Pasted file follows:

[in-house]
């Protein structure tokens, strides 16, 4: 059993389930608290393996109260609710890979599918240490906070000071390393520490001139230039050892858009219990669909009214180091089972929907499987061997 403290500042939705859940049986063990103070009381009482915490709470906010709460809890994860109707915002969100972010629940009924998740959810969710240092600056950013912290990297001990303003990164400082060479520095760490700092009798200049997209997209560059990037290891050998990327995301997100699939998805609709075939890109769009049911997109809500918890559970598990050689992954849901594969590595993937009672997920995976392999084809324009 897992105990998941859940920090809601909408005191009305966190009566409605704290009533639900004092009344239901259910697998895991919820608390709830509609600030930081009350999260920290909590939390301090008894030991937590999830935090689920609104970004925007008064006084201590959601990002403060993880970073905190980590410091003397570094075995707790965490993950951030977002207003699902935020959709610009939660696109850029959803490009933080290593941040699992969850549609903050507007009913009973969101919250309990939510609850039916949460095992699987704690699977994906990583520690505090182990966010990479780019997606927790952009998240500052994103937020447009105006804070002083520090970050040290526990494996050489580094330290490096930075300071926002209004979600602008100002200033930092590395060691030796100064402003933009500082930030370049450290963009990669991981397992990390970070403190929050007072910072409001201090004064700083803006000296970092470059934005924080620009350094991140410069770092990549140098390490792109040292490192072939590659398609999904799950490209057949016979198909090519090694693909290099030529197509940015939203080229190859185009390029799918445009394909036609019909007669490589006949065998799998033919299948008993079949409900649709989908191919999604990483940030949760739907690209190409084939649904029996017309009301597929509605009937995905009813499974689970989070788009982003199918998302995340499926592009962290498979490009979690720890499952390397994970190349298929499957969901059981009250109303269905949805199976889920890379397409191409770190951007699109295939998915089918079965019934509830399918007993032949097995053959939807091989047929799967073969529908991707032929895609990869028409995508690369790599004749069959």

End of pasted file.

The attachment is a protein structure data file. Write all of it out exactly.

[in-house]
């Protein structure tokens, strides 16, 4: 059993389930608290393996109260609710890979599918240490906070000071390393520490001139230039050892858009219990669909009214180091089972929907499987061997 403290500042939705859940049986063990103070009381009482915490709470906010709460809890994860109707915002969100972010629940009924998740959810969710240092600056950013912290990297001990303003990164400082060479520095760490700092009798200049997209997209560059990037290891050998990327995301997100699939998805609709075939890109769009049911997109809500918890559970598990050689992954849901594969590595993937009672997920995976392999084809324009 897992105990998941859940920090809601909408005191009305966190009566409605704290009533639900004092009344239901259910697998895991919820608390709830509609600030930081009350999260920290909590939390301090008894030991937590999830935090689920609104970004925007008064006084201590959601990002403060993880970073905190980590410091003397570094075995707790965490993950951030977002207003699902935020959709610009939660696109850029959803490009933080290593941040699992969850549609903050507007009913009973969101919250309990939510609850039916949460095992699987704690699977994906990583520690505090182990966010990479780019997606927790952009998240500052994103937020447009105006804070002083520090970050040290526990494996050489580094330290490096930075300071926002209004979600602008100002200033930092590395060691030796100064402003933009500082930030370049450290963009990669991981397992990390970070403190929050007072910072409001201090004064700083803006000296970092470059934005924080620009350094991140410069770092990549140098390490792109040292490192072939590659398609999904799950490209057949016979198909090519090694693909290099030529197509940015939203080229190859185009390029799918445009394909036609019909007669490589006949065998799998033919299948008993079949409900649709989908191919999604990483940030949760739907690209190409084939649904029996017309009301597929509605009937995905009813499974689970989070788009982003199918998302995340499926592009962290498979490009979690720890499952390397994970190349298929499957969901059981009250109303269905949805199976889920890379397409191409770190951007699109295939998915089918079965019934509830399918007993032949097995053959939807091989047929799967073969529908991707032929895609990869028409995508690369790599004749069959």